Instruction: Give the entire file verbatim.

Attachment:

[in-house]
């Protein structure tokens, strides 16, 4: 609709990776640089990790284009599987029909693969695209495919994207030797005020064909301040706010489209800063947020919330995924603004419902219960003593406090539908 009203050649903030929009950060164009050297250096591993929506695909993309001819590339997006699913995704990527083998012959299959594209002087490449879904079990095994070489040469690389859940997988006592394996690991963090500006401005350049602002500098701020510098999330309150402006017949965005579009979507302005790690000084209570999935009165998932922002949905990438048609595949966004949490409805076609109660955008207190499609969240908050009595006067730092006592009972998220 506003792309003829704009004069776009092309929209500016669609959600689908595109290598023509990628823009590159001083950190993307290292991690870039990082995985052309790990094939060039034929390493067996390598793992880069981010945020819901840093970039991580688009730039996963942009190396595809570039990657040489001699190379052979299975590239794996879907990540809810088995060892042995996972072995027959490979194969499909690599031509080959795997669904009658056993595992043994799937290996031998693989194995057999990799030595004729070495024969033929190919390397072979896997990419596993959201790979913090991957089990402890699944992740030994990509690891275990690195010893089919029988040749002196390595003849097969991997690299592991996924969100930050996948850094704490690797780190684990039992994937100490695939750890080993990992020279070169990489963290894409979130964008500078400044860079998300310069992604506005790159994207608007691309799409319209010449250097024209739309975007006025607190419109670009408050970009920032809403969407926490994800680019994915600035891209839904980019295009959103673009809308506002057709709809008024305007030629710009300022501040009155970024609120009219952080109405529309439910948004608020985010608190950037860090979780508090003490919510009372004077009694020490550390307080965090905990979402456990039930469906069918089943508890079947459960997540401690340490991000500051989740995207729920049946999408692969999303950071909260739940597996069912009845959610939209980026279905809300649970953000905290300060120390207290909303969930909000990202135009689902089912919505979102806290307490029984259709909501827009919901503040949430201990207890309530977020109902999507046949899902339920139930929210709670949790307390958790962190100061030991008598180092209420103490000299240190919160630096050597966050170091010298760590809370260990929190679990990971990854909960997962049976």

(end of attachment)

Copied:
[in-house]
């Protein structure tokens, strides 16, 4: 609709990776640089990790284009599987029909693969695209495919994207030797005020064909301040706010489209800063947020919330995924603004419902219960003593406090539908 009203050649903030929009950060164009050297250096591993929506695909993309001819590339997006699913995704990527083998012959299959594209002087490449879904079990095994070489040469690389859940997988006592394996690991963090500006401005350049602002500098701020510098999330309150402006017949965005579009979507302005790690000084209570999935009165998932922002949905990438048609595949966004949490409805076609109660955008207190499609969240908050009595006067730092006592009972998220 506003792309003829704009004069776009092309929209500016669609959600689908595109290598023509990628823009590159001083950190993307290292991690870039990082995985052309790990094939060039034929390493067996390598793992880069981010945020819901840093970039991580688009730039996963942009190396595809570039990657040489001699190379052979299975590239794996879907990540809810088995060892042995996972072995027959490979194969499909690599031509080959795997669904009658056993595992043994799937290996031998693989194995057999990799030595004729070495024969033929190919390397072979896997990419596993959201790979913090991957089990402890699944992740030994990509690891275990690195010893089919029988040749002196390595003849097969991997690299592991996924969100930050996948850094704490690797780190684990039992994937100490695939750890080993990992020279070169990489963290894409979130964008500078400044860079998300310069992604506005790159994207608007691309799409319209010449250097024209739309975007006025607190419109670009408050970009920032809403969407926490994800680019994915600035891209839904980019295009959103673009809308506002057709709809008024305007030629710009300022501040009155970024609120009219952080109405529309439910948004608020985010608190950037860090979780508090003490919510009372004077009694020490550390307080965090905990979402456990039930469906069918089943508890079947459960997540401690340490991000500051989740995207729920049946999408692969999303950071909260739940597996069912009845959610939209980026279905809300649970953000905290300060120390207290909303969930909000990202135009689902089912919505979102806290307490029984259709909501827009919901503040949430201990207890309530977020109902999507046949899902339920139930929210709670949790307390958790962190100061030991008598180092209420103490000299240190919160630096050597966050170091010298760590809370260990929190679990990971990854909960997962049976």